A “dog’s breakfast” of a sprint finish in which “the favourite’s teams all got it wrong” was won with a delayed but daring dart for the line by Phil Bauhaus of Bahrain Victorious. Though the last hundred metres of Tirreno-Adriatico’s final stage looked chaotic on camera, everyone stayed upright, and all the riders made it home safely.
The circuit of San Benedetto del Tronto had promised neither a true Grand Tour-style processional finish, nor a full-blooded battle to the line either. With the General Classification, King of the Mountains, Points and Young Rider competitions all but sewn up - with three of them led by a certain Tadej Pogacar - and little chance of there being any changes elsewhere in the order, it was only the stage to play for. Plenty of teams - foremost among them QuickStep AlphaVinyl - had little to show for the first six stages and the pan-flat finish offered them their final chance.
With a number of sprinters abandoning early in the race, including Caleb Ewan and Elia Vivian, Alexander Kristoff of Team IWG named stage three’s victor, Tim Merlier as the rider to beat, as well as Mark Cavendish (QuickStep AlphaVinyl), Phil Bauhaus (Bahrain Victorious) and Giacomo Nizzolo (Israel PremierTech). Olav Kooij (Jumbo Visma), with two top-three places to his name, also had hopes of finishing the race on the highest of highs. Cavendish was looking to poach a win in order to keep up with team-mate Fabio Jakobsen in the race for a Tour de France spot.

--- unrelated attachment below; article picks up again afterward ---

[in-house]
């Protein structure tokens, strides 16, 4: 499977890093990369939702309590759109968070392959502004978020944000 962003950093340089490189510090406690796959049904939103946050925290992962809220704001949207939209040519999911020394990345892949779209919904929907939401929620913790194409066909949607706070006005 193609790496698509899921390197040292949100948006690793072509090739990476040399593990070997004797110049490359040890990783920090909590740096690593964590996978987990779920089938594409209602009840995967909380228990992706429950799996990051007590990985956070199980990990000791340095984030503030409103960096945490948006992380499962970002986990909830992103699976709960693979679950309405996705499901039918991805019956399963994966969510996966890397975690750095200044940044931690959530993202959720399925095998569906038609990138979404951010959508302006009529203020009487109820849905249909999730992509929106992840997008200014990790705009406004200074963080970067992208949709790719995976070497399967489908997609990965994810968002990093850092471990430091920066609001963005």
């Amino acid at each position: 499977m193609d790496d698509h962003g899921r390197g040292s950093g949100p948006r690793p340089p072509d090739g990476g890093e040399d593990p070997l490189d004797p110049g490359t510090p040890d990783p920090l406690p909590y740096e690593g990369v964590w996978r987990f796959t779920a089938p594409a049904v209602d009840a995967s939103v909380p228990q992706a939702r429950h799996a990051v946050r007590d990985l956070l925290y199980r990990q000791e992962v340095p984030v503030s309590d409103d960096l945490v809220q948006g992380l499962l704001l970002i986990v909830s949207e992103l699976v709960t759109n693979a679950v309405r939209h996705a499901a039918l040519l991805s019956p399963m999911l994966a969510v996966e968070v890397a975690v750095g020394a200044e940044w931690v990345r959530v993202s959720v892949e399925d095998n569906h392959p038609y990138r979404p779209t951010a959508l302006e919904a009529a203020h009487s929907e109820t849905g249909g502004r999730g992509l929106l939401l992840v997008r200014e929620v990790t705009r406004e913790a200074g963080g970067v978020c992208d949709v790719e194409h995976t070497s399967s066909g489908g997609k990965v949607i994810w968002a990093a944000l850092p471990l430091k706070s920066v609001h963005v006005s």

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The first 80km of the stage offered up a few lumps and bumps of interest, before five 14.5km laps of the seafront town that traditionally welcomes the end of this race. Four chances for the riders to rehearse the narrow twists and turns they would have to negotiate in the finale, before the sprinter's teams took over.
The race found itself down five riders overnight. Among them were Tao Geoghegan Hart, who was clearly struggling yesterday and withdrew due to an infection, and Enric Mas, who crashed on the final descent of stage six.
The early kilometres saw a crash in the bunch that forced the unfortunate late abandons of Magnus Cort Nielsen (EF Education-EasyPost) and Mattia Bais (Drone Hopper-Androni Giocattoli). Kooij was also caught up in it. Three riders then sashayed away for some of the TV spotlight at the front of the race. Alessandro Tonelli (Bardiani-CSF-Faizanè) and Jorge Arcas (Movistar) went first, before being joined by Manuele Boaro of Astana Qazaqstan.
Alpecin-Fenix and Groupama-FDJ were tasked with the responsibility of not allowing them too long a length of rope. As the road rose towards Offida, under blissful blue skies the trio’s lead capped out at just north of three minutes. With Tadej Pogacar guarded by the bodies of his team, Manuele Boaro claimed the five mountains points on offer before the race entered the final circuits.
Three uneventful laps followed at a reasonable lick, ensuring the break’s lead gradually ticked down. With two laps left it was below a minute and by the bell, with the pace increasing, it was about handshake time as the leaders were reeled in.